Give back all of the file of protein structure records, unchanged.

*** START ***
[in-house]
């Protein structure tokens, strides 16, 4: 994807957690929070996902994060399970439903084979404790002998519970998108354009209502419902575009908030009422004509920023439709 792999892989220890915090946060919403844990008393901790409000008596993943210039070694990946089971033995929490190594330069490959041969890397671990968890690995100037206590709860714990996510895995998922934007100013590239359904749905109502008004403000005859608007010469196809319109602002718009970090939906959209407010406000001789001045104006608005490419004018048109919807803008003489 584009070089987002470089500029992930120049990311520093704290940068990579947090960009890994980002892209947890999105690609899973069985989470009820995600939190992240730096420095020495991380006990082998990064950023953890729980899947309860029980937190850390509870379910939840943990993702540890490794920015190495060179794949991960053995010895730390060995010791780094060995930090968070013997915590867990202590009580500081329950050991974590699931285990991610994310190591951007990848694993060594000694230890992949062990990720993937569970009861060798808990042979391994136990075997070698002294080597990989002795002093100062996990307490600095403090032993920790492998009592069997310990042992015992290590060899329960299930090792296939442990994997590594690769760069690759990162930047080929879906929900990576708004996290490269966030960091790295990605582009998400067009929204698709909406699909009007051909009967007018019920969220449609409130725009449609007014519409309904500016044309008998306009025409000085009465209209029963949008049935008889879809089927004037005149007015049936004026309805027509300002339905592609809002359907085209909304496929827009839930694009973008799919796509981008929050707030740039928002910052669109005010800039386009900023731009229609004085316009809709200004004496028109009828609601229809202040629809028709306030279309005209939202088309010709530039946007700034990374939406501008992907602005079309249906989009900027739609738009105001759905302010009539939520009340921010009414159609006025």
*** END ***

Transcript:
[in-house]
């Protein structure tokens, strides 16, 4: 994807957690929070996902994060399970439903084979404790002998519970998108354009209502419902575009908030009422004509920023439709 792999892989220890915090946060919403844990008393901790409000008596993943210039070694990946089971033995929490190594330069490959041969890397671990968890690995100037206590709860714990996510895995998922934007100013590239359904749905109502008004403000005859608007010469196809319109602002718009970090939906959209407010406000001789001045104006608005490419004018048109919807803008003489 584009070089987002470089500029992930120049990311520093704290940068990579947090960009890994980002892209947890999105690609899973069985989470009820995600939190992240730096420095020495991380006990082998990064950023953890729980899947309860029980937190850390509870379910939840943990993702540890490794920015190495060179794949991960053995010895730390060995010791780094060995930090968070013997915590867990202590009580500081329950050991974590699931285990991610994310190591951007990848694993060594000694230890992949062990990720993937569970009861060798808990042979391994136990075997070698002294080597990989002795002093100062996990307490600095403090032993920790492998009592069997310990042992015992290590060899329960299930090792296939442990994997590594690769760069690759990162930047080929879906929900990576708004996290490269966030960091790295990605582009998400067009929204698709909406699909009007051909009967007018019920969220449609409130725009449609007014519409309904500016044309008998306009025409000085009465209209029963949008049935008889879809089927004037005149007015049936004026309805027509300002339905592609809002359907085209909304496929827009839930694009973008799919796509981008929050707030740039928002910052669109005010800039386009900023731009229609004085316009809709200004004496028109009828609601229809202040629809028709306030279309005209939202088309010709530039946007700034990374939406501008992907602005079309249906989009900027739609738009105001759905302010009539939520009340921010009414159609006025």